As explained in note 7 to the financial statements on pages 110-111, it was concluded that neither an additional impairment nor a reversal of the 2016 impairment was necessary, as the value in use was materially equivalent to the carrying amount.
























62

AUDIT COMMITTEE REPORT


 
In order to determine whether a cash-generating unit (CGU) is impaired, management assesses whether there are any indicators for impairment of the vessels in the Tanker Segment. If such indicators exist, the future discounted net cash flow deriving from the CGU must be estimated. These estimates are based on a number of assumptions including future freight rates, estimated operating expenses, weighted average cost of capital (WACC) and level of inflation.

In view of the softening product tanker market, Management prepared a detailed impairment test for the Audit Committee setting out the key assumptions for the CGU. The Audit Committee challenged these assumptions and judgements to ensure that all material factors were included.

The Audit Committee noted in particular that the freight rates in the years 2019-2021 are consistent with the long-term planning assumptions used by the Company. Further, the Audit Committee discussed with Management on the freight rates beyond 2021 that are based on the Company’s 10-year historical average spot rates consistent with last year. The Audit Committee was satisfied with the freight rates applied.

The Audit Committee was satisfied that the rates used to discount future cash flows appropriately reflected current market assessments of the time value of money and the risk associated with the CGU concerned.

The Audit Committee was satisfied that future cash flows related to operating expenses in the Tanker fleet appropriately reflected current market assessments.
 
The Audit Committee was satisfied that the most material assumptions on which the impairment assessment is based are appropriate.

For further description please refer to note 7 in the
Financial Statements on pages 110-111.

Effectiveness
In 2018, the Audit Committee carried out a detailed self-assessment by way of questionnaire and discussions facilitated by the Head of Group Finance. Based on the self-assessment, no material concerns arose.

AUDITOR APPOINTMENT AND TENDERING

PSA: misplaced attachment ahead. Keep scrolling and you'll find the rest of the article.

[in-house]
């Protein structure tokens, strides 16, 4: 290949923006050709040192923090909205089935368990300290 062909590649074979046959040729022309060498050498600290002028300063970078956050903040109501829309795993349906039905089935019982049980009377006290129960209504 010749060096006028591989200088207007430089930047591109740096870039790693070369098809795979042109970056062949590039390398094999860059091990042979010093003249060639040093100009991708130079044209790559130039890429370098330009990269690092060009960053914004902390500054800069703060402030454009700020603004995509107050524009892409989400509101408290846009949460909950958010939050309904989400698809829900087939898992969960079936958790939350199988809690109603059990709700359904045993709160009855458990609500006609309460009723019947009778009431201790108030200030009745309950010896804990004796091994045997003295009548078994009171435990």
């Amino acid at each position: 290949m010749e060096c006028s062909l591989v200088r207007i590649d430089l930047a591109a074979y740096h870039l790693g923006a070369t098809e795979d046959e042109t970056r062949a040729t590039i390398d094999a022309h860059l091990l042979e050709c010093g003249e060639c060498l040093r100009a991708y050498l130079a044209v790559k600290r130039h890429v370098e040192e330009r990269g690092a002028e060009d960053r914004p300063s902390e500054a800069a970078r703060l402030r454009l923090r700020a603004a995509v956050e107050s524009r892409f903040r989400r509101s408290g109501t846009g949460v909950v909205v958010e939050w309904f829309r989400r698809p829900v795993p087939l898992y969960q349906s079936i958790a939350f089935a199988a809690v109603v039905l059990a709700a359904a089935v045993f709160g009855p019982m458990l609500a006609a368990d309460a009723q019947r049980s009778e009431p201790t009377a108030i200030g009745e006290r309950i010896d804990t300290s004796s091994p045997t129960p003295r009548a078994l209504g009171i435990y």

In 2016, TORM plc, which was newly incorporated, became the holding company of the Group, and Deloitte LLP (UK) has been its independent auditors since then. Prior to that, Deloitte Statsautoriseret Revisionspartnerselskab (Denmark) had been the independent auditors of TORM A/S (now a subsidiary of TORM plc). From a Group perspective, Deloitte Denmark was elected in April 2003 replacing Arthur Andersen, and there has not been an audit tender since that date.

Due to UK transitional provisions, TORM plc will undertake a tender and rotation of the independent audit appointment at the latest after completion of the 2020 audit.

Independent audit
During the year, Deloitte undertook the independent audit and certain non-audit work. They provided the Audit Committee with information and recommendations on the financial statements and internal controls.
 
In May 2018, the Audit Committee reviewed and approved the terms, areas of responsibility and scope of the 2018 audit as set out in the independent auditors’ engagement letter. During the year, Deloitte provided the Audit Committee with recommendations and updates regarding audit-related services on subjects such as regulatory and statutory reporting, Audit Committee training, etc. The independent auditors are expected to perform the audit according to relevant auditing standards. The Independent Audit Plan was approved in August 2018 and has been successfully completed at the date of this report.



























63

AUDIT COMMITTEE REPORT



 
Auditor quality assessment
The Audit Committee conducts an annual review of the performance of the independent auditors by a combination of discussions with Management, the quality of written deliverables to the Audit Committee and the quality of dialogue and insights provided during Audit Committee meetings. Having completed this review, the Audit Committee agreed that the audit process, independence and quality of the external audit were satisfactory, and accordingly they will be proposed for reappointment at the forthcoming Annual General Meeting.